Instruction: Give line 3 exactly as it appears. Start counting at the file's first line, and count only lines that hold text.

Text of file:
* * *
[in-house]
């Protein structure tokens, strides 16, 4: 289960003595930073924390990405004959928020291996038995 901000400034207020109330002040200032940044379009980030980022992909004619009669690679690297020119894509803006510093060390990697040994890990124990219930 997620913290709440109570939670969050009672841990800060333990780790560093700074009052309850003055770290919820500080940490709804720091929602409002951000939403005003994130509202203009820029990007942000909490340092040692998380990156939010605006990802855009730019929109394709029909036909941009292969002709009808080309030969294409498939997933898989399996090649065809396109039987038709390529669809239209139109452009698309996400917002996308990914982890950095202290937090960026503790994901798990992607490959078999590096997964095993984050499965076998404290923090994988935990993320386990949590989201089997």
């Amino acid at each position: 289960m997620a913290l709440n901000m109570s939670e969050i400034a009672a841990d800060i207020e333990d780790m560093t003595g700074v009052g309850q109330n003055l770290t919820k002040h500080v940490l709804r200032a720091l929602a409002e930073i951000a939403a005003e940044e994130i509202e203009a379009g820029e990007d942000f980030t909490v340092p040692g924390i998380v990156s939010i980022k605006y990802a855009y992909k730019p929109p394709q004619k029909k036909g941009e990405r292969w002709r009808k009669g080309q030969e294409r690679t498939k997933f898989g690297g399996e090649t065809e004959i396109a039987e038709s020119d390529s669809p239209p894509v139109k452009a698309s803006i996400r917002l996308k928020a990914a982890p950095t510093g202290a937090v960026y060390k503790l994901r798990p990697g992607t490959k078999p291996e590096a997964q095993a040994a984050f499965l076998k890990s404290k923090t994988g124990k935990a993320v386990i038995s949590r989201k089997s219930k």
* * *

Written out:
């Amino acid at each position: 289960m997620a913290l709440n901000m109570s939670e969050i400034a009672a841990d800060i207020e333990d780790m560093t003595g700074v009052g309850q109330n003055l770290t919820k002040h500080v940490l709804r200032a720091l929602a409002e930073i951000a939403a005003e940044e994130i509202e203009a379009g820029e990007d942000f980030t909490v340092p040692g924390i998380v990156s939010i980022k605006y990802a855009y992909k730019p929109p394709q004619k029909k036909g941009e990405r292969w002709r009808k009669g080309q030969e294409r690679t498939k997933f898989g690297g399996e090649t065809e004959i396109a039987e038709s020119d390529s669809p239209p894509v139109k452009a698309s803006i996400r917002l996308k928020a990914a982890p950095t510093g202290a937090v960026y060390k503790l994901r798990p990697g992607t490959k078999p291996e590096a997964q095993a040994a984050f499965l076998k890990s404290k923090t994988g124990k935990a993320v386990i038995s949590r989201k089997s219930k």